My friend, Rick, possesses a reconciling spirit. Years in the fields of organizational development and conflict resolution, truly, his callings, have formed an intense desire to help people dwell together. (Or perhaps it is his inherent longing that led him to his callings.)
Rick questions my use of “the other” (language I have employed for years to indicate my awareness of the differences that exist between persons and, indeed, within one’s self). He considers it potentially hurtful or harmful. Too close to the edge of demonizing one’s enemies or opponents that all too often passes for public debate and private discourse.
Nevertheless, I continue to use the words “the other” for two primary reasons.
First, I mirror the notion espoused by Rudolf Otto some generations ago. God, as numinous (from the Latin, numen, spirit), is the mysterium tremendum et fascinans – a mysterious presence and power that is fearful and awful, arousing terror and reverence. Moreover, God as holy is the divine wholly other – totally beyond, wholly differentiated from anything that is known in the natural order of things. It is the encounter with this God, Otto held, that is the heart of the human religious experience.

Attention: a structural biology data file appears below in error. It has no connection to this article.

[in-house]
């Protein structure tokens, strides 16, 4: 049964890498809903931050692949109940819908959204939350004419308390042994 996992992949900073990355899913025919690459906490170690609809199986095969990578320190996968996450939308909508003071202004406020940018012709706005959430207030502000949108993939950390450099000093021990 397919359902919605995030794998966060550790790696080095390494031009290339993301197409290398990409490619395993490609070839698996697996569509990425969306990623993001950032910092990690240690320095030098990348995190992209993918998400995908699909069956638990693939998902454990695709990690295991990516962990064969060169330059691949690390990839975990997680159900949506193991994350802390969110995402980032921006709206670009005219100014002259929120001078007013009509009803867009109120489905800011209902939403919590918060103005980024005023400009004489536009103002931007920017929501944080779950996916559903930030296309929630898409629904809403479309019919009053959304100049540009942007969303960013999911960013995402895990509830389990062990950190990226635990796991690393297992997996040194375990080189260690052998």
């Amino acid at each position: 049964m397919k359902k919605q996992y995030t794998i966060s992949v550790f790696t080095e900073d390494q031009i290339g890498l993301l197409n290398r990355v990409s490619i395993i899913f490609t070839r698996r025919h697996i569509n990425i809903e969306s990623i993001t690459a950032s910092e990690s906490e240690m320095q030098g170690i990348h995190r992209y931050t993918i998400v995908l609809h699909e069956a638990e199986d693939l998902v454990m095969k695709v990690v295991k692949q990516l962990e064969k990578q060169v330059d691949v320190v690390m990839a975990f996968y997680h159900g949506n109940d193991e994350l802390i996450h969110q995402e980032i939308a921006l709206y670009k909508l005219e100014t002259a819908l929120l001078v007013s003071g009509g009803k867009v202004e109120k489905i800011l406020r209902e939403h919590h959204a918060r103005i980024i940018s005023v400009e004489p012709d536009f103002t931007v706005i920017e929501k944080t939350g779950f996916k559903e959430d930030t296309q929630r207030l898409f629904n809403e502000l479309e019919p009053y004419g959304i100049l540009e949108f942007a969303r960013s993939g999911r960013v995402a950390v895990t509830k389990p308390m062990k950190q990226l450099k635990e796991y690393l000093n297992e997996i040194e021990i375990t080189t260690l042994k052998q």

Reflecting on the idea of Otto’s God in the light or shadow of our world replete with malice, conflict, and despair, God (literally in God) is other – love, peace, and joy. Hence, when I think of myself as “the other”, it is not only when outside my usual social context, say, when traveling, that I am other to those native to the lands I visit, but also, perhaps more profoundly that I sense an inner longing to be other as God is other. I desire to live in (and to give) love, peace, and joy.
Second, I believe that when I meet “the other” in the openness of mutual integrity and vulnerability, honesty and growing trust, we discover (not always, but oft enough) that we, to each other, become another. Another human being. Another member of a global family. Another creature abounding with strengths and weaknesses, triumphs and failings. Another person laboring to discern the reason for being, the purpose of life, and the course of destiny. Simply and profoundly, another. No better, no worse. No greater, no lesser. And no longer wholly other.